• Phenol and/or m-cresol may be added to the mixed micelle composition to stabilize the formulation and protect against bacterial growth. Alternatively, phenol and/or m-cresol may be added with the amphiphilic carriers. An isotonic agent such as glycerin may also be added after formation of the mixed micelle composition.
  • For delivery of the micelle formulation as a spray, the formulation can be put into an aerosol dispenser and the dispenser is charged with a propellant, such as hydrogen-containing chlorofluorocarbons, hydrogen-containing fluorocarbons, dimethyl ether, diethyl ether and HFA 134a (1,1,1,2 tetrafluoroethane).
  • Emulsions
  • The oligonucleotides of the present invention may be prepared and formulated as emulsions. Emulsions are typically heterogenous systems of one liquid dispersed in another in the form of droplets (Idson, in Pharmaceutical Dosage Forms, Lieberman, Rieger and Banker (Eds.), 1988, Marcel Dekker, Inc., New York, N.Y., volume 1, p. 199; Rosoff, in Pharmaceutical Dosage Forms, Lieberman, Rieger and Banker (Eds.), 1988, Marcel Dekker, Inc., New York, N.Y., Volume 1, p. 245; Block in Pharmaceutical Dosage Forms, Lieberman, Rieger and Banker (Eds.), 1988, Marcel Dekker, Inc., New York, N.Y., volume 2, p. 335; Higuchi et al., in Remington's Pharmaceutical Sciences, Mack Publishing Co., Easton, Pa., 1985, p. 301). Emulsions are often biphasic systems comprising two immiscible liquid phases intimately mixed and dispersed with each other. In general, emulsions may be of either the water-in-oil (w/o) or the oil-in-water (o/w) variety. When an aqueous phase is finely divided into and dispersed as minute droplets into a bulk oily phase, the resulting composition is called a water-in-oil (w/o) emulsion. Alternatively, when an oily phase is finely divided into and dispersed as minute droplets into a bulk aqueous phase, the resulting composition is called an oil-in-water (o/w) emulsion. Emulsions may contain additional components in addition to the dispersed phases, and the active drug which may be present as a solution in either the aqueous phase, oily phase or itself as a separate phase. Pharmaceutical excipients such as emulsifiers, stabilizers, dyes, and anti-oxidants may also be present in emulsions as needed. Pharmaceutical emulsions may also be multiple emulsions that are comprised of more than two phases such as, for example, in the case of oil-in-water-in-oil (o/w/o) and water-in-oil-in-water (w/o/w) emulsions. Such complex formulations often provide certain advantages that simple binary emulsions do not. Multiple emulsions in which individual oil droplets of an o/w emulsion enclose small water droplets constitute a w/o/w emulsion. Likewise a system of oil droplets enclosed in globules of water stabilized in an oily continuous phase provides an o/w/o emulsion.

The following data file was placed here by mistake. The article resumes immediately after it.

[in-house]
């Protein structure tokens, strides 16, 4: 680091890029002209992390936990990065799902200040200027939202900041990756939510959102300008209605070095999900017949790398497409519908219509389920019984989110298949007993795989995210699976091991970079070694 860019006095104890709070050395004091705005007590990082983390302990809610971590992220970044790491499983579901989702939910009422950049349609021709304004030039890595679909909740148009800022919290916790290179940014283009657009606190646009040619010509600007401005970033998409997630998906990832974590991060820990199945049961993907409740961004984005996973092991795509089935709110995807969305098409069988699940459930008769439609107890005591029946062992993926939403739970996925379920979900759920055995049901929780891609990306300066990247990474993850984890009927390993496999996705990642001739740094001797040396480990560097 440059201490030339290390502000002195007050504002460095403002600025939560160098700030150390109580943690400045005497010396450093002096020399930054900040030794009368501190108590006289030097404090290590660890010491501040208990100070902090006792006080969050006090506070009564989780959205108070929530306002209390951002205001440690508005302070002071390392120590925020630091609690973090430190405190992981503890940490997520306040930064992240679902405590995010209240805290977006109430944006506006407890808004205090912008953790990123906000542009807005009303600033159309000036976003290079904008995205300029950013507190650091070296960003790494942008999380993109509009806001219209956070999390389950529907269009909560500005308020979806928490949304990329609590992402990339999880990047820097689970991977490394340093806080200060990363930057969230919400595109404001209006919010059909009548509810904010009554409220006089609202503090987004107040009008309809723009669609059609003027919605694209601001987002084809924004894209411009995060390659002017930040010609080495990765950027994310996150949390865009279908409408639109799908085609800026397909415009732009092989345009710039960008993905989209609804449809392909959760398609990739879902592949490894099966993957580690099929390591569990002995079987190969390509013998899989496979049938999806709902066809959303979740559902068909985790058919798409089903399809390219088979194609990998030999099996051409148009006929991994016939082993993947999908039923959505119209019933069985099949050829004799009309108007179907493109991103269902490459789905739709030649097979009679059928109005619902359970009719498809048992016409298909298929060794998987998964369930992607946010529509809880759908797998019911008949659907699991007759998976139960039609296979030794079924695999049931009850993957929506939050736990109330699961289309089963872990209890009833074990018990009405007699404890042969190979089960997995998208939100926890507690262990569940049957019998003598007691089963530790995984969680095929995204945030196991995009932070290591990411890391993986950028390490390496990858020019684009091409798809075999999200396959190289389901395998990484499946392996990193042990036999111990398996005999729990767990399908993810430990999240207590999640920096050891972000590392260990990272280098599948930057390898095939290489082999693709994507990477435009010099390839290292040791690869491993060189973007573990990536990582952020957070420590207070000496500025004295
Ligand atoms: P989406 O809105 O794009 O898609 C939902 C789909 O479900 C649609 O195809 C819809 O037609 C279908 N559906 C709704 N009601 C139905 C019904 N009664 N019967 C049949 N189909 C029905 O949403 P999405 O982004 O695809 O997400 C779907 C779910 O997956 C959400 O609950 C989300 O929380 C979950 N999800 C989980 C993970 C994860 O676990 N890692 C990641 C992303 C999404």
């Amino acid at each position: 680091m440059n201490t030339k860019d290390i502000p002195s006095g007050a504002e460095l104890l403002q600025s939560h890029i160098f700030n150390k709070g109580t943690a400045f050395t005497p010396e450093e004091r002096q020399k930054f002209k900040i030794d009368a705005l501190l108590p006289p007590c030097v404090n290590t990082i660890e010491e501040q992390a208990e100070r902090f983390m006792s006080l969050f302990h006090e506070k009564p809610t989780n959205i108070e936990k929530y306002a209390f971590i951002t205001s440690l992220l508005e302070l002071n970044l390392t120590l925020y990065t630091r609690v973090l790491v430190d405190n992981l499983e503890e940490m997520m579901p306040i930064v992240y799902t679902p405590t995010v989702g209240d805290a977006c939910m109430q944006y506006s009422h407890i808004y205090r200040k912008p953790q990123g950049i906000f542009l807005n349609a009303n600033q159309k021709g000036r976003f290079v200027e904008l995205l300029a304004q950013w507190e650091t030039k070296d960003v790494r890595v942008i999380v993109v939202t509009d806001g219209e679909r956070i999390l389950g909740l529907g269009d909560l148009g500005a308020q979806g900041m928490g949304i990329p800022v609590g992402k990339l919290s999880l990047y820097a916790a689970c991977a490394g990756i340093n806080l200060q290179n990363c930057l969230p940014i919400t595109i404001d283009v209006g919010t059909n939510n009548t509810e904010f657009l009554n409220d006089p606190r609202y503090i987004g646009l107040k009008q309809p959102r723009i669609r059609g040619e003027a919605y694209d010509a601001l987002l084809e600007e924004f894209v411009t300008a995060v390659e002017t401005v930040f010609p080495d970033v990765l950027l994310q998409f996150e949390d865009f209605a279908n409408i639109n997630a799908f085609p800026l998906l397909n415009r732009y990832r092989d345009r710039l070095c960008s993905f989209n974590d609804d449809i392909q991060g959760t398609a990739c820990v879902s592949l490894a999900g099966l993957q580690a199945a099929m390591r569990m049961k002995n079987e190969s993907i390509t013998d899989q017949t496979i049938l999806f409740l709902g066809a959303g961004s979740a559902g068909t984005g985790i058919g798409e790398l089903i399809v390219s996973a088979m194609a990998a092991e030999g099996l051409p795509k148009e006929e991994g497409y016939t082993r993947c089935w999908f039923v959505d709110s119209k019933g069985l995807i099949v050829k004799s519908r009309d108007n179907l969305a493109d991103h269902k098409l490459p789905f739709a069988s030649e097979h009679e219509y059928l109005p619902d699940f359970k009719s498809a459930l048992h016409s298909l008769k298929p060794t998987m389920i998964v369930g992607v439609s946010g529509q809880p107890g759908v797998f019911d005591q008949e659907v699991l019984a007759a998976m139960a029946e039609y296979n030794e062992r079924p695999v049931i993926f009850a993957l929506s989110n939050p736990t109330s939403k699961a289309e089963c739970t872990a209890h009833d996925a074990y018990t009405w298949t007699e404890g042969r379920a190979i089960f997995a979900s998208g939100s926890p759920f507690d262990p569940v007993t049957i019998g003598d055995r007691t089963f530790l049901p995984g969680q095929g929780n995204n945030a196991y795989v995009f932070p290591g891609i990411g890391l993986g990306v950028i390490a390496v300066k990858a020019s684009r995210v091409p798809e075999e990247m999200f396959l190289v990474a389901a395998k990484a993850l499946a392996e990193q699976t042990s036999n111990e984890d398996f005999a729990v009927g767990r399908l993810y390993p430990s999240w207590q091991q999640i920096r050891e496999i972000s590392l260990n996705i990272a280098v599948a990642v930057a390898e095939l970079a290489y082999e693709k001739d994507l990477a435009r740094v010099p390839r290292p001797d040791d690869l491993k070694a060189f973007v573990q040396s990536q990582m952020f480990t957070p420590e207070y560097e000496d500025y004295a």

• Emulsions are characterized by little or no thermodynamic stability. Often, the dispersed or discontinuous phase of the emulsion is well dispersed into the external or continuous phase and maintained in this form through the means of emulsifiers or the viscosity of the formulation. Either of the phases of the emulsion may be a semisolid or a solid, as is the case of emulsion-style ointment bases and creams. Other means of stabilizing emulsions entail the use of emulsifiers that may be incorporated into either phase of the emulsion. Emulsifiers may broadly be classified into four categories: synthetic surfactants, naturally occurring emulsifiers, absorption bases, and finely dispersed solids (Idson, in Pharmaceutical Dosage Forms, Lieberman, Rieger and Banker (Eds.), 1988, Marcel Dekker, Inc., New York, N.Y., volume 1, p. 199).
  • Synthetic surfactants, also known as surface active agents, have found wide applicability in the formulation of emulsions and have been reviewed in the literature (Rieger, in Pharmaceutical Dosage Forms, Lieberman, Rieger and Banker (Eds.), 1988, Marcel Dekker, Inc., New York, N.Y., volume 1, p. 285; Idson, in Pharmaceutical Dosage Forms, Lieberman, Rieger and Banker (Eds.), Marcel Dekker, Inc., New York, N.Y., 1988, volume 1, p. 199). Surfactants are typically amphiphilic and comprise a hydrophilic and a hydrophobic portion. The ratio of the hydrophilic to the hydrophobic nature of the surfactant has been termed the hydrophile/lipophile balance (HLB) and is a valuable tool in categorizing and selecting surfactants in the preparation of formulations. Surfactants may be classified into different classes based on the nature of the hydrophilic group: nonionic, anionic, cationic and amphoteric (Rieger, in Pharmaceutical Dosage Forms, Lieberman, Rieger and Banker (Eds.), 1988, Marcel Dekker, Inc., New York, N.Y., volume 1, p. 285).